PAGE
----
8:00AM GMT 05 Mar 2011
It also listed extensive contact details for Epstein’s house guests, who had “no connection whatsoever” with alleged offences, including Mr Clinton, the former US President, and Mr Trump, the famous businessman.
It could not be confirmed last night whether the book contained contact details for the Duke. One lawyer for Epstein’s alleged victims said: “I would bet he is, because he is that good a friend”.
There is no suggestion that the Duke did anything wrong. However he has this week faced a string of questions about his judgment due to his association with a convicted child sex offender.
Epstein kept 21 different phone numbers for Mr Clinton, including some for his assistant and also “Clinton’s personal numbers”, the court papers state.
Alfredo Rodriguez, a servant who “saw numerous underage girls coming into Epstein’s mansion for purported ‘massages’,” took the journal and did not mention it to investigators.
“Because of the importance of the information in the journal to the civil cases, Mr Rodriguez called it ‘The Holy Grail’,” the court documents state.
He attempted to sell the book to lawyers for $50,000 (£31,000) in August 2009 - by which time Epstein had already been sentenced and released from jail.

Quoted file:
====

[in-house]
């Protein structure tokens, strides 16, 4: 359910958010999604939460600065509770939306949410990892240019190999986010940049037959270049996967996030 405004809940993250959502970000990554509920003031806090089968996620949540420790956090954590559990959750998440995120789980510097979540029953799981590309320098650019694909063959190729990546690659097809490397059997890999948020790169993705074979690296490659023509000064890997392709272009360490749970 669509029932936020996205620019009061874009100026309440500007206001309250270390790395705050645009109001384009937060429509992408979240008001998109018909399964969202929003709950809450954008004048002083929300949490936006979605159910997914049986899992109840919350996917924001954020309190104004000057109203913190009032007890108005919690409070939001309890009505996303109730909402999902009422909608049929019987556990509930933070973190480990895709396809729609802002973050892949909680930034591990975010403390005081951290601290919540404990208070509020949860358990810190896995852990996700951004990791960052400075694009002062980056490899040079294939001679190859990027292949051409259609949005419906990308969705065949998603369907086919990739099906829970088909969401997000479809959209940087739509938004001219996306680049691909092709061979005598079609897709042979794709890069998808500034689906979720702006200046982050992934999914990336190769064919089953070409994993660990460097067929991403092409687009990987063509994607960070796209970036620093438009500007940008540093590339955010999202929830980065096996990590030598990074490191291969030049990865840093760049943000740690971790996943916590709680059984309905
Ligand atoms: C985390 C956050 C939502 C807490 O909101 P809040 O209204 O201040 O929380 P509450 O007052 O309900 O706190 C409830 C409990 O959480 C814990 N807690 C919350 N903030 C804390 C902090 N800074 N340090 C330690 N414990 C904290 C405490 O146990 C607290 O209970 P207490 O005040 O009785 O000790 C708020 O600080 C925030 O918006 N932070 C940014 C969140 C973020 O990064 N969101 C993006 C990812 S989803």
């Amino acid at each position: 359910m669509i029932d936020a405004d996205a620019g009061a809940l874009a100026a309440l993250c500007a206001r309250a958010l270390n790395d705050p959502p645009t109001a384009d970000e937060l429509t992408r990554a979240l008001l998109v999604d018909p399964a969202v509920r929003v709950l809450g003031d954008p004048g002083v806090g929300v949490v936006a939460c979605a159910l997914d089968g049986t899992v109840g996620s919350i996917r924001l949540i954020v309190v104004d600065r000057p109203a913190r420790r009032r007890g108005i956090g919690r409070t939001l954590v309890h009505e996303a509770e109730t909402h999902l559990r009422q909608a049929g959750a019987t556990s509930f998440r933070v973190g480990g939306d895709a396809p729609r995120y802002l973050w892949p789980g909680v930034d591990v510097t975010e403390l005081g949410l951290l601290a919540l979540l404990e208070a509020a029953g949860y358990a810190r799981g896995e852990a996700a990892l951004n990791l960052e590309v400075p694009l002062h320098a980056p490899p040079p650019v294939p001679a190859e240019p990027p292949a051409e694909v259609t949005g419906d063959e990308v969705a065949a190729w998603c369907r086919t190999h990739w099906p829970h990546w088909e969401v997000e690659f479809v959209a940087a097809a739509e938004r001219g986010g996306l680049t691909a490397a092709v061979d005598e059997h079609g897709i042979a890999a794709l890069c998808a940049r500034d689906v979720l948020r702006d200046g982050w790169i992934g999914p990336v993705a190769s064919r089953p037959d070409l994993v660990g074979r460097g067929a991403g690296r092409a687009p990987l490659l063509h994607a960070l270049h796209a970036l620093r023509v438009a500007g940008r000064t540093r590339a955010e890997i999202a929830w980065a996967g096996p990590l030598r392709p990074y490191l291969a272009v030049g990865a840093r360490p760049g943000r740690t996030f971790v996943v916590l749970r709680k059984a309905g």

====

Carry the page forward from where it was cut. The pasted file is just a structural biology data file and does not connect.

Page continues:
The lawyers contacted the FBI, who sent an undercover agent to buy the book from Rodriguez. He was then arrested and charged with obstruction of justice.
Rodriguez, who said in sworn testimony that he was terrified of Miss Maxwell, also said he took the book as an “insurance policy” to prevent Epstein making him “disappear”.
He was sentenced to 18 months in prison – the same punishment Epstein received for his sex offences – in June last year. His wife, Patricia Dunn, told The Daily Telegraph that he was “sorry” for his error.
Dave Lee Brannon, an Assistant Public Defender who represented Rodriguez, said: “If this book had been produced when requested, Mr Epstein’s sentence may have been significantly different.”
Details of the journal emerged in a lawsuit brought in Florida by Epstein against Brad Edwards, a lawyer representing several alleged victims.
Epstein alleges Edwards was linked to a "Ponzi scheme" run by a colleague, which lured investors by falsely claiming Epstein had agreed to settle sex-offence lawsuits for hundreds of millions of dollars.
Edwards rejects the allegation, which has already been dismissed by the Florida Bar.